An 1863 Guide to the Church Services in London and its suburbs lists the pattern of worship (though it is probably incomplete) as:
Sundays 11am & 6.30pm; weekdays (except Saturday) and holy days 11am, plus Wednesdays at 1pm; HC first Sunday and greater festivals

Other institutions within the parish

For a few years In the 1850s the Working Tailors' Association had a small co-operative factory in Tenter Street, one of a dozen such experiments copying the French self-governing workshops (les associations ouveriers) launched by Christian Socialists under the leadership of J.M. Ludlow and largely financed by Edward Vansittart Neale. (F.D. Maurice, on whom see below, was the titular head of the Society for Promoting Working Men's Associations but was curiously lukewarm about practical projects, perhaps fearing that they would become movements of protest rather than change.) Much has been written about this movement, and the reasons for the projects' failures.

By the end of the 19th century, there were various hostels and clubs in the parish, including

…AND ITS CLERGY

An intriguing mix of clergy served this church during its near-century of existence, some drawn by commitment to the urban poor, some to the possibilities of mission among those of other faiths, particularly the Jews who came to make up the majority of its population, several distinguished scholars and national figures, and a few who hit the headlines in other ways. After an initial 'protestant phase', most of them were broad church and liberal, though there were a few high-church ritualists. Here are details of the incumbents ('Perpetual Curates' until 1863, then Vicars); see here for the many curates.

Incumbents

The first incumbent, from 1839, was Neville Jones (formerly of the Episcopal Floating Church), of St Catharine's College Cambridge, ordained by the Bishop of Lincoln in 1832. In his time the parish received a grant from the 'Metropolitan Society', whose full name was 'The Association for Promoting the Relief of Destitution in the Metropolis, and for Improving the Condition of the Poor, by means of Parochial and District Visiting, under the superintendence of the Bishop and Clergy, through the agency of Unpaid Visitors [later adding and without reference to religious persuasion]'. It was founded in 1845 and was one of a network of agencies which believed that charitable relief must be accompanied by a systematic programme of district visiting to address the social and moral causes of poverty. (It was also active at Trinity Episcopal Chapel.) Neville Jones wrote to them:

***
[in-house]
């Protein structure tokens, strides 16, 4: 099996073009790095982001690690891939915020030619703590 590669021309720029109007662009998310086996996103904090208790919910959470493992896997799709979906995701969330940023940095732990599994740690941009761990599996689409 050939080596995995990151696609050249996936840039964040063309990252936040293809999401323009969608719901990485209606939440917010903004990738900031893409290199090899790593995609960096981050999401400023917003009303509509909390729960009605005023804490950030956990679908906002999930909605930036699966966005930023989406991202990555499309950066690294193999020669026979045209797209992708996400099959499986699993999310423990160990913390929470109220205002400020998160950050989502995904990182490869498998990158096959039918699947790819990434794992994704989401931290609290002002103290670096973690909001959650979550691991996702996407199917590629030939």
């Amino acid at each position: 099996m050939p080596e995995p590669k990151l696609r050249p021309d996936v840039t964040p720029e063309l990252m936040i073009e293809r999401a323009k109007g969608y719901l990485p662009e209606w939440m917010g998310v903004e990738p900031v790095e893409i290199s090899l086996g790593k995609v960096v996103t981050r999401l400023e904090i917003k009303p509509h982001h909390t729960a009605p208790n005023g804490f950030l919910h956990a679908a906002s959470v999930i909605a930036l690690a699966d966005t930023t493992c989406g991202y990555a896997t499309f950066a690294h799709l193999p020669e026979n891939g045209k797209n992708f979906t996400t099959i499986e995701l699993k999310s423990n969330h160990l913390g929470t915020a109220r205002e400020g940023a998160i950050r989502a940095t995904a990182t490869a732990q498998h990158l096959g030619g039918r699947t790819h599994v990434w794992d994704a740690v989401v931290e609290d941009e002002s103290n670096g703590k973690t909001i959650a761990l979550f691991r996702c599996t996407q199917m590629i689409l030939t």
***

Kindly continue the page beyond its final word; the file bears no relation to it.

We held a meeting of influential inhabitants yesterday, and formed a committee of ten gentlemen, with hope of adding to their number. Sixteen other persons volunteered to act as visitors, and I doubt not, in a little while, considerably to increase the number, as we all were encouraged by your kind promise of pecuniary aid to relieve the vast amount of distress which naturally prevails in such localities as mine; and I now find that a want of means to relieve the misery to be encountered was the circumstance which kept many of my people from the work of district visiting, That objection will now be obviated by the assistance of your society.